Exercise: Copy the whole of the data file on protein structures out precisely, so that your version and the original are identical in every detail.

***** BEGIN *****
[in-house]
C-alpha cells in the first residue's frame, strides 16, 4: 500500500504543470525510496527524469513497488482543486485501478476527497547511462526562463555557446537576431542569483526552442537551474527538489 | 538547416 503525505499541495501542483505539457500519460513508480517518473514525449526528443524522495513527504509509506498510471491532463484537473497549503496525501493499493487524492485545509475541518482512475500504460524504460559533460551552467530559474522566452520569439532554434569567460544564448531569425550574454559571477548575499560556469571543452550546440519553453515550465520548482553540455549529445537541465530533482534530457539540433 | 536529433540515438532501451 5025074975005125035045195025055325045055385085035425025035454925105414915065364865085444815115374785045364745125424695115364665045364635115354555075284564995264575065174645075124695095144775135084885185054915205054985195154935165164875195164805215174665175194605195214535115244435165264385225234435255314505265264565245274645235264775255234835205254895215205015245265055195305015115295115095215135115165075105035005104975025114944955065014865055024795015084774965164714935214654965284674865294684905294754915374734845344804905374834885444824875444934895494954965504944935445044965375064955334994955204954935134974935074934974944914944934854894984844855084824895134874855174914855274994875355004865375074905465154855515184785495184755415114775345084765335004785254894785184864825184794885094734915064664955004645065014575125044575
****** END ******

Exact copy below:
[in-house]
C-alpha cells in the first residue's frame, strides 16, 4: 500500500504543470525510496527524469513497488482543486485501478476527497547511462526562463555557446537576431542569483526552442537551474527538489 | 538547416 503525505499541495501542483505539457500519460513508480517518473514525449526528443524522495513527504509509506498510471491532463484537473497549503496525501493499493487524492485545509475541518482512475500504460524504460559533460551552467530559474522566452520569439532554434569567460544564448531569425550574454559571477548575499560556469571543452550546440519553453515550465520548482553540455549529445537541465530533482534530457539540433 | 536529433540515438532501451 5025074975005125035045195025055325045055385085035425025035454925105414915065364865085444815115374785045364745125424695115364665045364635115354555075284564995264575065174645075124695095144775135084885185054915205054985195154935165164875195164805215174665175194605195214535115244435165264385225234435255314505265264565245274645235264775255234835205254895215205015245265055195305015115295115095215135115165075105035005104975025114944955065014865055024795015084774965164714935214654965284674865294684905294754915374734845344804905374834885444824875444934895494954965504944935445044965375064955334994955204954935134974935074934974944914944934854894984844855084824895134874855174914855274994875355004865375074905465154855515184785495184755415114775345084765335004785254894785184864825184794885094734915064664955004645065014575125044575